How to Build Your Own
(Slot A Processor)
Part 3 - Setup the Motherboard
Last updated: 5/10/00
Also see How to Build a Computer
with a Socket A Athlon or Duron Processor
Part 3 we describe how to install the heat sink-fan on the CPU and other
steps for setting-up the motherboard.
19. Observe antistatic procedures.
Many people don't realize that computer components
can be damaged by static electricity and a problem may not appear for
months later when a power surge completes the damage. With the
non-parity memory used in most recent computers, a damaged transistor
in a memory chip can start corrupting files and you will not be alerted
by an error message and not know about it until you see widespread damage
Ideally, you should wear a grounded anti-static wrist
strap when working on computer equipment, especially when handling memory
and CPUs. Also, the use of grounded anti-static mats on the floor
and on the workbench is a good practice. However, these items can
be too expensive if you are building just one computer. As a minimum,
my advise is to make sure your body is touching the metal on the computer
case when handling the CPU and the memory anytime between the time they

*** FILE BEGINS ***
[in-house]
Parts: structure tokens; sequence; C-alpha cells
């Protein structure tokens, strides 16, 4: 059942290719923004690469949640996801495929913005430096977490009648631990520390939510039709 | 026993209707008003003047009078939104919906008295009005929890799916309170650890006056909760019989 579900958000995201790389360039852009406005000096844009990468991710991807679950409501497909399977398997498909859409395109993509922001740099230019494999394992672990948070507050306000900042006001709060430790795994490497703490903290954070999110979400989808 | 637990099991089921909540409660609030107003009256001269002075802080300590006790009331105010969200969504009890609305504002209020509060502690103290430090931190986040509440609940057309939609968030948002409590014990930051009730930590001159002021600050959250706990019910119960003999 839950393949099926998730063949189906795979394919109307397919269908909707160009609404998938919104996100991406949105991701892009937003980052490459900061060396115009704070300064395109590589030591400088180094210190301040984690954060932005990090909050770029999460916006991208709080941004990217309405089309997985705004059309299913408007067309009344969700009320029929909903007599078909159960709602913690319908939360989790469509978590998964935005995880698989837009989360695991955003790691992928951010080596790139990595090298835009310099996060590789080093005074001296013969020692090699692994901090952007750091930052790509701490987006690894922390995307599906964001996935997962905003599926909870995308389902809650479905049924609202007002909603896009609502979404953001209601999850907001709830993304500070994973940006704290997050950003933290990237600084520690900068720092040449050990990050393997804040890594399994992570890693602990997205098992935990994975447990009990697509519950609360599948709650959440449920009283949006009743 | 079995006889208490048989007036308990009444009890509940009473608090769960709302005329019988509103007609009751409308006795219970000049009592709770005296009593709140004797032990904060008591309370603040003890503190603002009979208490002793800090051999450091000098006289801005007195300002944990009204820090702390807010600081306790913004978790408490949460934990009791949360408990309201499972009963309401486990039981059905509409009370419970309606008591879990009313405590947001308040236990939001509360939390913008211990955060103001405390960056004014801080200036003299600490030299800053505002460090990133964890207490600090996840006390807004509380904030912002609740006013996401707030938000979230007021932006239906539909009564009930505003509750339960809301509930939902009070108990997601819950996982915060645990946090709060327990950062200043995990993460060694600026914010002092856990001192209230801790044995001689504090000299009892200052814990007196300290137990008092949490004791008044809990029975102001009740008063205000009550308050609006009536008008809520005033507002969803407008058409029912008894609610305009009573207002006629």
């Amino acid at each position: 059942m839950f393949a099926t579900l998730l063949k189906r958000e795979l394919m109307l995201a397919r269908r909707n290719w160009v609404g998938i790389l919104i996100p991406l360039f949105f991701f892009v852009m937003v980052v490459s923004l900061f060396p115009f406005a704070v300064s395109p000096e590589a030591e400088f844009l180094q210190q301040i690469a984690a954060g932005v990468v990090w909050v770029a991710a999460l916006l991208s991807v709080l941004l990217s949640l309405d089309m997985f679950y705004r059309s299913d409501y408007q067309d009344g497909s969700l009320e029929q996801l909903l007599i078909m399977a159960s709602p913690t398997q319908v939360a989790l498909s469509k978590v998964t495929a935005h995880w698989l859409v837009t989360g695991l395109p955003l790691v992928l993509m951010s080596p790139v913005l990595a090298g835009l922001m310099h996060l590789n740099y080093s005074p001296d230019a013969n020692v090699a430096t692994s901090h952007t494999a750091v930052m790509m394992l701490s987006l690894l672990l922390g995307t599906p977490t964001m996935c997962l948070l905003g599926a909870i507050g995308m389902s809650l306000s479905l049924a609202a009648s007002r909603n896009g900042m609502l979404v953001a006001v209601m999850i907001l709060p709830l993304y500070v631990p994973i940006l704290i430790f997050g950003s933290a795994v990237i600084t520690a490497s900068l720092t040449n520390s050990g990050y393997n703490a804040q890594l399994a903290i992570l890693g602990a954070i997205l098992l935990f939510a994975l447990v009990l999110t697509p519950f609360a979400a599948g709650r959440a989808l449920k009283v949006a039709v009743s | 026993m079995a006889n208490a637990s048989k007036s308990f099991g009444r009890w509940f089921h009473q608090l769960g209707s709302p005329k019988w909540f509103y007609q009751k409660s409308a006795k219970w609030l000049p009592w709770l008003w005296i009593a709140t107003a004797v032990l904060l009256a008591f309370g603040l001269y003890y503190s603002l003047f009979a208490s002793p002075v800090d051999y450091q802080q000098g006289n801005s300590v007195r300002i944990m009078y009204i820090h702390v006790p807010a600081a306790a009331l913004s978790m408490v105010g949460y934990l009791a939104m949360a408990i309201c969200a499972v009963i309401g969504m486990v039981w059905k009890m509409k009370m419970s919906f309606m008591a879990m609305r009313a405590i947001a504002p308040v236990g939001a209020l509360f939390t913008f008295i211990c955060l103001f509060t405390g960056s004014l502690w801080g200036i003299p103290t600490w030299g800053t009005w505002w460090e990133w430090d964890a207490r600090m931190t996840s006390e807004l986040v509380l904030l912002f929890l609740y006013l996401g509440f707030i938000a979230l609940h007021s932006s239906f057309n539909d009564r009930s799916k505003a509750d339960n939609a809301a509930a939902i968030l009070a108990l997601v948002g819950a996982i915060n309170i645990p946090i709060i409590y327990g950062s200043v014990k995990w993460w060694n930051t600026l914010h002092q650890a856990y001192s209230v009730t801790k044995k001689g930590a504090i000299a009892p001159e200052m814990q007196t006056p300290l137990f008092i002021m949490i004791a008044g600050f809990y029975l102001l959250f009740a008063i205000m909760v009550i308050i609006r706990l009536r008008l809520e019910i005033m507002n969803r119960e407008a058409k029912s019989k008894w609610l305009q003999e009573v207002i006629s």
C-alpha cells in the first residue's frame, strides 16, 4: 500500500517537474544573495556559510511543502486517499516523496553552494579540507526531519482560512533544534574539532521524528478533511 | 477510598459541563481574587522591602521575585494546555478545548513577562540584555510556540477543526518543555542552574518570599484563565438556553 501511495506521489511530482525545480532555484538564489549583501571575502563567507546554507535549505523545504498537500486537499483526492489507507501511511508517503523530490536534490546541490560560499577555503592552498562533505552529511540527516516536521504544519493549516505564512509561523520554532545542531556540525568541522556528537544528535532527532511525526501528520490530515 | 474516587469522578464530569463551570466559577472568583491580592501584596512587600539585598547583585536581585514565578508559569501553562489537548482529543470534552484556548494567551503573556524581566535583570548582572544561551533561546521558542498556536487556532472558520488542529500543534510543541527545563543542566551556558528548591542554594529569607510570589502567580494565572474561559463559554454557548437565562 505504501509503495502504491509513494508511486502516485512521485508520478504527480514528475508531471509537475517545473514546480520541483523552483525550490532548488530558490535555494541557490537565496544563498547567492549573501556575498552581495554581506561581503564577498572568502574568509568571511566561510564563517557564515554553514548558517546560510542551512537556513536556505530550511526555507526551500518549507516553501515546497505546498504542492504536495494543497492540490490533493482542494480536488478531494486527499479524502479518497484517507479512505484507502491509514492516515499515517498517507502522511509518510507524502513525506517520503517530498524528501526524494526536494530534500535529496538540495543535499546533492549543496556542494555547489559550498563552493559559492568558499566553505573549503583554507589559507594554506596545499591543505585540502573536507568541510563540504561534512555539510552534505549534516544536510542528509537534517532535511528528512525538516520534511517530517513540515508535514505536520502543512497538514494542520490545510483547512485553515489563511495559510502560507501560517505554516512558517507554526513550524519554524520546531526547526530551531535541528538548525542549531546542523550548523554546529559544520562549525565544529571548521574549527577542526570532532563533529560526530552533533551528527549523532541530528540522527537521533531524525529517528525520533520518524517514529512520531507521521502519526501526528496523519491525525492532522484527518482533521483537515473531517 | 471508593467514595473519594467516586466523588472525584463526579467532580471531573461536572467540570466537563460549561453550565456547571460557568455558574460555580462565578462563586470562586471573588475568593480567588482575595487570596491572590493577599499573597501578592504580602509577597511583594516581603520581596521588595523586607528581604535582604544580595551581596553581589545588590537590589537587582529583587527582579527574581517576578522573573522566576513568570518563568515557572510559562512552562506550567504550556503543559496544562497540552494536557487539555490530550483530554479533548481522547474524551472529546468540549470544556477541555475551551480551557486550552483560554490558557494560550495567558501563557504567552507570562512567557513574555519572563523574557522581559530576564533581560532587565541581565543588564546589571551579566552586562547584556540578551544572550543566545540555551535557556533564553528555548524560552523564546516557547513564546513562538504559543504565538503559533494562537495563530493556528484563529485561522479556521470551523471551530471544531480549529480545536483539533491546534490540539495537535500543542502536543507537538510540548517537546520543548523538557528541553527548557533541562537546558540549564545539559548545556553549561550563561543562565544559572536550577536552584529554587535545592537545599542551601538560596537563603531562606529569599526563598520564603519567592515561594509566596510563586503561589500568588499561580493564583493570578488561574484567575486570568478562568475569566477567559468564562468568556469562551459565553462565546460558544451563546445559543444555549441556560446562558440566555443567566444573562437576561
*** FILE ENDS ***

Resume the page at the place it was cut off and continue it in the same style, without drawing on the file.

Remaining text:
are in their anti-static bag or container and installed on the motherboard,
and any time when directly touching them. It would also be a good
idea to work with bare feet during this critical time. Try to avoid
touching drives, boards, memory, etc. with your clothes. Clothing
can quite often be charged with static electricity, especially during
cold-dry, Winter days.
the Thermal Grease to the Heat Sink and CPU. The HTS421B-SB heat-sink
fan includes a 4" X 2" X 1.5" heat sink, a high speed fan,
fan shroud, attachment clips and Shin-Etsu G749 thermal grease for maximum
cooling efficiency. The
diagram to the right came from the AMD
Athlon Processor Thermal Solution document. It is
a bird's eye view of an Athlon mated with a heat sink. I added the
red to show where the heat sink comes into contact with the CPU and where
the thermal grease goes. This stuff comes in a small plastic bag
and has the viscosity of old chewing gum. The idea is to smear a
very thin layer of the grease on the mating surfaces to fill microscopic
scratches. Be careful, the heat sink fins bend very easily and the
grease likes to stay on skin and smear on everything but the intended surfaces. I
applied the grease by dabbing a little here and there on both surfaces
and gently slicking it to a thin sheen with a disposable dishcloth. Again,
be careful. The surfaces are easily scratched and you do not want
to introduce any foreign materials (lint, dirt, or dog hairs).
Attach the Heat-Sink to the CPU. The CPU looks like a P3 Single Edge
Contact Cartridge (SECC ) and retention mechanism looks very similar (they
may be identical). The heat sink is married to the back of the CPU (side
towards the front of the computer) with two metal attachment clips. The
clips straddle the heat sink and go into the four holes shown in red to
the right. Slip the clips into the bottom holes first and then